Members after Lincoln meal
News of AOUG in East Midlands (05)
Lincoln Summer Meal
Beautiful weather probably accounted for the smaller than usual group of members who met for the Lincoln Summer Meal but it was nevertheless very enjoyable with a chance to catch up on all the updates since we last met together. Apart from chatting about each others’ personal lives, I was able to recount the activities of the Association’s AGM weekend, the new development of friends and family Associate Membership opportunities and the plans for the Foundation Lecture. I was also able to share experiences of our trip to Gibraltar Point with another member who had attended and to explain to those who hadn’t, the numerous bids that we had seen there.
It was at such a meal earlier in the year that most of the ideas for our Summer events had been suggested and so after the meal we talked over more ideas for the future. When we came out of the restaurant into the sunshine, the side of the river was full of both locals and holiday makers sitting out or strolling along the waterfront enjoying the best of the weather. A pleasure boat was taking trips and the ice-cream sellers were doing a roaring trade. On the end of the bridge was a highly painted model knight on horseback, part of the historical trail that had been designed for the school holidays.
Our July visit was to the Welbeck Estate. This was a Handshake event with Region 07 and it was lovely that the Yorkshire Executive Representative and her family were able to join us. After a welcome drink our members visited the Harley Gallery in which were displayed many pictures produced by local artists. These had been submitted as part of a competition and the winner was a large portrait of a woman. One set of works fascinated us due to the detail involved. Magnifying glasses were provided and we discovered many tiny drawings of creatures, not readily visible at first, each contributing to the overall effect of the main image. Across the courtyard we viewed many artefacts collected by various Cavendish-Bentick family members over many years as part of the Portland Collection. I was particularly interested in a small truck which was used on an underground narrow gauge railway conveying food from the kitchens to the dining room.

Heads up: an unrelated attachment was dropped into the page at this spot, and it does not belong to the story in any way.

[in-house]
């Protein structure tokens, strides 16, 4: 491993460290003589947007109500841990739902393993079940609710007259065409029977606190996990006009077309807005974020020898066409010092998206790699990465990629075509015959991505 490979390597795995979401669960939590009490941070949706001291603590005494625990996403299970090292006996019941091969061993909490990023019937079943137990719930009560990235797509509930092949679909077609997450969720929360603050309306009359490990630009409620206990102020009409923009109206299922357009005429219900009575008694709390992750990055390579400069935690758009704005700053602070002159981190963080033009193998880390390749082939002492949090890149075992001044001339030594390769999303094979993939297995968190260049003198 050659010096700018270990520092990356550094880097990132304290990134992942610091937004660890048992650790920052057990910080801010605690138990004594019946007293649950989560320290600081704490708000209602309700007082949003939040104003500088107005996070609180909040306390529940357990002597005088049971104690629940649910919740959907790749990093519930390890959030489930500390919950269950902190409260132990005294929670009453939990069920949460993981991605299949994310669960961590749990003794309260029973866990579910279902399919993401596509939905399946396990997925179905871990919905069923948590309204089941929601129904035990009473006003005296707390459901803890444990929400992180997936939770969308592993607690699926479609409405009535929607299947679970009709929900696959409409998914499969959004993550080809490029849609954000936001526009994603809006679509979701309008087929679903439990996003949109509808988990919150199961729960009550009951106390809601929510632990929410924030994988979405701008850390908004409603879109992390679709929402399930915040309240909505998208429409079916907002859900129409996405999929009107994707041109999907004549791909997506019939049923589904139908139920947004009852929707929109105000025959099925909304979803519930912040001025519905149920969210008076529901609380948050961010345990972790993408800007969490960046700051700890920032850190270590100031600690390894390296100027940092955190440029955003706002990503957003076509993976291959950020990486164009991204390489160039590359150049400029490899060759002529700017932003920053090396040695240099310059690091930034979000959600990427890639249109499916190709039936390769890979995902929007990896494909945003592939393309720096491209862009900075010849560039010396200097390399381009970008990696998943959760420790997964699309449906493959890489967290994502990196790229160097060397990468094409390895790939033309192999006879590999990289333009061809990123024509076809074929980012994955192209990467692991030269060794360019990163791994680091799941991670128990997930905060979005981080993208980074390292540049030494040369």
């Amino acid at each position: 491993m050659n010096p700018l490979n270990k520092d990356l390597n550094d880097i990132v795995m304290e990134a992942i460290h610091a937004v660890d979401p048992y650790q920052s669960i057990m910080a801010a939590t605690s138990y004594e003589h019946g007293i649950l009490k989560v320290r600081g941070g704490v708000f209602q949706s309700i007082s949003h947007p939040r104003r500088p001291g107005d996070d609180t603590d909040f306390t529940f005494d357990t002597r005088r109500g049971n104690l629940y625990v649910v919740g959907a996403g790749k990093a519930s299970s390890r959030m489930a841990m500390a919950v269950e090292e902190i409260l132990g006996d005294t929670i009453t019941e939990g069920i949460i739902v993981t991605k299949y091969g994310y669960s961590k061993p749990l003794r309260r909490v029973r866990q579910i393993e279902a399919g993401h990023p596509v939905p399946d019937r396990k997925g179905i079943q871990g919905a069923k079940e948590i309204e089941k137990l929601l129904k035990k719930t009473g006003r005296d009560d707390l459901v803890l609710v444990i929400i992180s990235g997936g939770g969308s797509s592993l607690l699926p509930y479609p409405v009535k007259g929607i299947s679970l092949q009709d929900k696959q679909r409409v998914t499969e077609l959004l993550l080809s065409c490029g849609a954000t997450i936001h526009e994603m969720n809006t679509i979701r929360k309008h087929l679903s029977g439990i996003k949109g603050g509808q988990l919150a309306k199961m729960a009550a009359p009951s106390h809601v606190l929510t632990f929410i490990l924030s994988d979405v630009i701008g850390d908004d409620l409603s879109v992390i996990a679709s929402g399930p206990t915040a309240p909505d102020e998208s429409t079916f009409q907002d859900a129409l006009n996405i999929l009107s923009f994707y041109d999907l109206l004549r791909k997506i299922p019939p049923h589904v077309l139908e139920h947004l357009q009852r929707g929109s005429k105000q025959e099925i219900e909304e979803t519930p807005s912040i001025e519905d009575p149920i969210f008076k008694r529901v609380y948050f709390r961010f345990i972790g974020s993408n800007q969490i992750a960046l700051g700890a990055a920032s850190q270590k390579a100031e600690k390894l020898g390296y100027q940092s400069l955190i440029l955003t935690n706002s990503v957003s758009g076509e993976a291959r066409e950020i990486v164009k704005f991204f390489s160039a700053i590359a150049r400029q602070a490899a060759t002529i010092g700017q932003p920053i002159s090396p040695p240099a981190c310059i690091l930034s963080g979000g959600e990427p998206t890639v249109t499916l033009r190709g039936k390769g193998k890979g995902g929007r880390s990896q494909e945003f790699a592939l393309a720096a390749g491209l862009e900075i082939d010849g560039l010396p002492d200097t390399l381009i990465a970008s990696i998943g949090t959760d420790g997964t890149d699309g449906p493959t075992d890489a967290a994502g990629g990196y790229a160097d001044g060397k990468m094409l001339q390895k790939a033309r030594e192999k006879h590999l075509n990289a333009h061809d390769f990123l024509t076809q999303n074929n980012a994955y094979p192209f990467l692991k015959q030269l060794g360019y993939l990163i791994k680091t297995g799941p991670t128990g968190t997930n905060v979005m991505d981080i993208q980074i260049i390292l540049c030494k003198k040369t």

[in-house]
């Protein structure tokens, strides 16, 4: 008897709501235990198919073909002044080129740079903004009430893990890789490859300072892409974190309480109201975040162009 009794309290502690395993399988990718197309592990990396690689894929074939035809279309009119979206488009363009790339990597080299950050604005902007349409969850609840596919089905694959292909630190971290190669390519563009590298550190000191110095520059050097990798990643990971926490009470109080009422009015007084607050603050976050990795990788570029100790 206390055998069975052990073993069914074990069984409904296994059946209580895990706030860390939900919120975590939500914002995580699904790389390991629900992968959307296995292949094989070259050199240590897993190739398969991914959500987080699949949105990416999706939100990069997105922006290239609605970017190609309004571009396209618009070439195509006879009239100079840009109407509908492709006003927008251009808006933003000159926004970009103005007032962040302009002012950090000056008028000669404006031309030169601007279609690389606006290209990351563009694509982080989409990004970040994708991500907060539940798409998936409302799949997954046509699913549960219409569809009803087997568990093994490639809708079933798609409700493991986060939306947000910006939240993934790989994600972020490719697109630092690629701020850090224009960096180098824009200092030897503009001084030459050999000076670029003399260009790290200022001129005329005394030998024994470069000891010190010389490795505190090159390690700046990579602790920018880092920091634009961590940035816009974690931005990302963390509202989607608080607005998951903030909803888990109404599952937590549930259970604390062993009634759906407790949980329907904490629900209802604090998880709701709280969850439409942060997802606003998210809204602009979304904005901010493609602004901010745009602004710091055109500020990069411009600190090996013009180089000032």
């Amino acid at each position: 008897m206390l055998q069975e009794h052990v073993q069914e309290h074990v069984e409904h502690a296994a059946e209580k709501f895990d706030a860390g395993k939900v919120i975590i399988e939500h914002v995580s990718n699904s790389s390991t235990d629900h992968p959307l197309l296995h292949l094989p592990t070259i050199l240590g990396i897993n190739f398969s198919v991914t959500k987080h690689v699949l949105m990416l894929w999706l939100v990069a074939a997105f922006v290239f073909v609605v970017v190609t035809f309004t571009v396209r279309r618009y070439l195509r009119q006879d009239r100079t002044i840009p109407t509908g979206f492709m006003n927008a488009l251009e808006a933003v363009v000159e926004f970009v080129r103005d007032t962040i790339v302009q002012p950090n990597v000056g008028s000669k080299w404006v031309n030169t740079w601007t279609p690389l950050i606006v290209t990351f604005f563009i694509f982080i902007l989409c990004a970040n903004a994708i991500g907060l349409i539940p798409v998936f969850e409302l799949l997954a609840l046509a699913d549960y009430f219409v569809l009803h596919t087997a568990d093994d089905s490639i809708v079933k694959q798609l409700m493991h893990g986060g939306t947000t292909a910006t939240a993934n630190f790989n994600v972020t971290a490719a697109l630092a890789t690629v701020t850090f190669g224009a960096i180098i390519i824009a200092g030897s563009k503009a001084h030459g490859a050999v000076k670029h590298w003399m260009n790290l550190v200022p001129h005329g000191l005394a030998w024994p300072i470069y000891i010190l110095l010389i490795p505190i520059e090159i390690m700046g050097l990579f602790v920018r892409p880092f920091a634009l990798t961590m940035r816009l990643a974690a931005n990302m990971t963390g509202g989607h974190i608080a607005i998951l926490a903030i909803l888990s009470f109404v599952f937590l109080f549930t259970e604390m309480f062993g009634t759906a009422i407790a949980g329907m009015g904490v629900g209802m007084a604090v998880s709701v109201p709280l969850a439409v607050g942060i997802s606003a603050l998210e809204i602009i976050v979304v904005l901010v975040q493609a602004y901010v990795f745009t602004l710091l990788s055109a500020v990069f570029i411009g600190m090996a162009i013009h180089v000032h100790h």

In Mid-June our visit was to the Gibraltar Point Nature Reserve. We arrived to find a dozen members and friends and began the event by listening to an introductory talk by one of the Gibraltar Point volunteers. We then split into groups to follow the various routes either to a hide or to view the seals basking on the distant sands. Having viewed the seals, or the lumps in the distance that we were reliably informed were the seals, we made our way to a hide overlooking some lakes. Fortunately there were photos to assist us on the wall and also another visitor already there with a book, and between us we were able to identify many different species of birds, including Moorhens, Shell ducks, Egrets, Herons and Cormorants.
Around 1150AD on a busy route between Oxford and Northampton, Canons Ashby was built providing rest for travellers. Apparently the Priory was one of the first to be dissolved by Henry VIII and the property was sold to a Northampton MP who replaced the original building with one of his design. This was the venue for our April AOUG visit. As we parked our car we were aware of the beautifully manicured gardens surrounding the Priory. Crossing the pebbled courtyard we started our tour of the building. In the main Drawing Room it was very noticeable that serious subsidence at caused the pillars beside the large fireplace to sink and a very helpful caretakers pointed out to us that metal supports had been inserted to prevent further problems. In the Servants’ Hall we admired the brilliantly painted designs on the walnut wall coverings. These had been exposed once the whitewashing had been carefully removed. We ended our tour by walking over to St. Mary's Church which is one of only four in the country that is privately owned.
Visit to Stamford
Our March visit was to the Victorian preserved town of Stamford. On a previous visit I had collected route maps showing the many churches and buildings of particular historical interest. However on the day the planned route was discarded and we just wandered throughout the many interesting streets. In one of the most important churches we spent considerable time trying to correctly interpret one of the beautiful windows with the assistance of a visiting woman sitting in one of the pews. We rounded off the visit with a lunch at the famous George Hotel beside the river.
In mid-February as a Handshake event with surrounding Regions, our members met to visit Denby Pottery, near Ripley. So many other people arrived for the guided tour that we were split into groups. We were so surprised before the actual tour started to each be supplied with some clay and given a mould with which to make the shape of a small frog. The resulting images we were able to take home as a souvenir. (Mine is still adorning the kitchen window sill where it was placed to dry out but I fully intend to paint it before too long.) Then with strict instructions to keep well within the floor markings of the safe areas, we toured the factory and were amazed at how large it was – operating both by day and night. Following the tour we visited the other shops on the complex including one where we could purchase seconds of Denbyware at reduced prices.
Executive Representative: Ramsey Hertzog 01246 414746